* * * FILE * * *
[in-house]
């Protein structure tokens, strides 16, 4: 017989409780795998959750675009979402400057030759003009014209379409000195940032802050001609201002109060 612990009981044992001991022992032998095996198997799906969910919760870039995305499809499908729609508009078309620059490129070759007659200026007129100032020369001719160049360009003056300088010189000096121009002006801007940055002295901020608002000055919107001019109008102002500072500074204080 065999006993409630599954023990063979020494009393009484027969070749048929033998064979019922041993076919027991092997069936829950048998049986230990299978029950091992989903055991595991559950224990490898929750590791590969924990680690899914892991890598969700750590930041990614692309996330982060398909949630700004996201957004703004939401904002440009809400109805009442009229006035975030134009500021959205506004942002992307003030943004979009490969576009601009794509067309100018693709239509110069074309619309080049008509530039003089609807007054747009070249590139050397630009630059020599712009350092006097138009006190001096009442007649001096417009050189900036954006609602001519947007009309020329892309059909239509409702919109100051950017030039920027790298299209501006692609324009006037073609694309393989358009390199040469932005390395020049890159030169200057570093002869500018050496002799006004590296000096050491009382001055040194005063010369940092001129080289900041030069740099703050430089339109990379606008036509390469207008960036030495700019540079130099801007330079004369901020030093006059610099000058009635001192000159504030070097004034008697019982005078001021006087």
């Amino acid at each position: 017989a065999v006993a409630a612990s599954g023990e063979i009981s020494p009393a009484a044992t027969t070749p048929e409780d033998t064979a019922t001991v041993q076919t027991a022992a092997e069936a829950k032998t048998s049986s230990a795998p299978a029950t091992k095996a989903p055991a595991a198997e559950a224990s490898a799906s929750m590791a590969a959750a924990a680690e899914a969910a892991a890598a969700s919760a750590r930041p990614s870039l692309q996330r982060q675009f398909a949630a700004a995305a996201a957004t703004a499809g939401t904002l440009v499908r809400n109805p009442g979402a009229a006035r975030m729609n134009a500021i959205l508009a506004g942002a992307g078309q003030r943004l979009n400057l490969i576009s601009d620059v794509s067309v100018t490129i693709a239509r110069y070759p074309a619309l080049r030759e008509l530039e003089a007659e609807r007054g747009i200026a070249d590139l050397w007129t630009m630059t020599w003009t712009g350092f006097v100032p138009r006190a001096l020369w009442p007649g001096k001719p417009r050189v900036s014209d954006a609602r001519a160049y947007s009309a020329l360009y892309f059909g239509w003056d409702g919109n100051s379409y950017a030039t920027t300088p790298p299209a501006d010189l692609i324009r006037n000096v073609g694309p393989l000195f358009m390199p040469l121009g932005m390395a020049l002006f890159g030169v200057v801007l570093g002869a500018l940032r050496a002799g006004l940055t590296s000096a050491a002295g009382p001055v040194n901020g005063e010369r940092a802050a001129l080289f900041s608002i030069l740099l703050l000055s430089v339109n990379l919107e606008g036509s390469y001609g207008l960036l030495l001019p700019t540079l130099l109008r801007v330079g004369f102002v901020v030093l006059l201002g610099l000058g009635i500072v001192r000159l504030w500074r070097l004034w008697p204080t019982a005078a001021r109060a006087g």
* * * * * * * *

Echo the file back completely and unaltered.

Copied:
[in-house]
């Protein structure tokens, strides 16, 4: 017989409780795998959750675009979402400057030759003009014209379409000195940032802050001609201002109060 612990009981044992001991022992032998095996198997799906969910919760870039995305499809499908729609508009078309620059490129070759007659200026007129100032020369001719160049360009003056300088010189000096121009002006801007940055002295901020608002000055919107001019109008102002500072500074204080 065999006993409630599954023990063979020494009393009484027969070749048929033998064979019922041993076919027991092997069936829950048998049986230990299978029950091992989903055991595991559950224990490898929750590791590969924990680690899914892991890598969700750590930041990614692309996330982060398909949630700004996201957004703004939401904002440009809400109805009442009229006035975030134009500021959205506004942002992307003030943004979009490969576009601009794509067309100018693709239509110069074309619309080049008509530039003089609807007054747009070249590139050397630009630059020599712009350092006097138009006190001096009442007649001096417009050189900036954006609602001519947007009309020329892309059909239509409702919109100051950017030039920027790298299209501006692609324009006037073609694309393989358009390199040469932005390395020049890159030169200057570093002869500018050496002799006004590296000096050491009382001055040194005063010369940092001129080289900041030069740099703050430089339109990379606008036509390469207008960036030495700019540079130099801007330079004369901020030093006059610099000058009635001192000159504030070097004034008697019982005078001021006087």
């Amino acid at each position: 017989a065999v006993a409630a612990s599954g023990e063979i009981s020494p009393a009484a044992t027969t070749p048929e409780d033998t064979a019922t001991v041993q076919t027991a022992a092997e069936a829950k032998t048998s049986s230990a795998p299978a029950t091992k095996a989903p055991a595991a198997e559950a224990s490898a799906s929750m590791a590969a959750a924990a680690e899914a969910a892991a890598a969700s919760a750590r930041p990614s870039l692309q996330r982060q675009f398909a949630a700004a995305a996201a957004t703004a499809g939401t904002l440009v499908r809400n109805p009442g979402a009229a006035r975030m729609n134009a500021i959205l508009a506004g942002a992307g078309q003030r943004l979009n400057l490969i576009s601009d620059v794509s067309v100018t490129i693709a239509r110069y070759p074309a619309l080049r030759e008509l530039e003089a007659e609807r007054g747009i200026a070249d590139l050397w007129t630009m630059t020599w003009t712009g350092f006097v100032p138009r006190a001096l020369w009442p007649g001096k001719p417009r050189v900036s014209d954006a609602r001519a160049y947007s009309a020329l360009y892309f059909g239509w003056d409702g919109n100051s379409y950017a030039t920027t300088p790298p299209a501006d010189l692609i324009r006037n000096v073609g694309p393989l000195f358009m390199p040469l121009g932005m390395a020049l002006f890159g030169v200057v801007l570093g002869a500018l940032r050496a002799g006004l940055t590296s000096a050491a002295g009382p001055v040194n901020g005063e010369r940092a802050a001129l080289f900041s608002i030069l740099l703050l000055s430089v339109n990379l919107e606008g036509s390469y001609g207008l960036l030495l001019p700019t540079l130099l109008r801007v330079g004369f102002v901020v030093l006059l201002g610099l000058g009635i500072v001192r000159l504030w500074r070097l004034w008697p204080t019982a005078a001021r109060a006087g």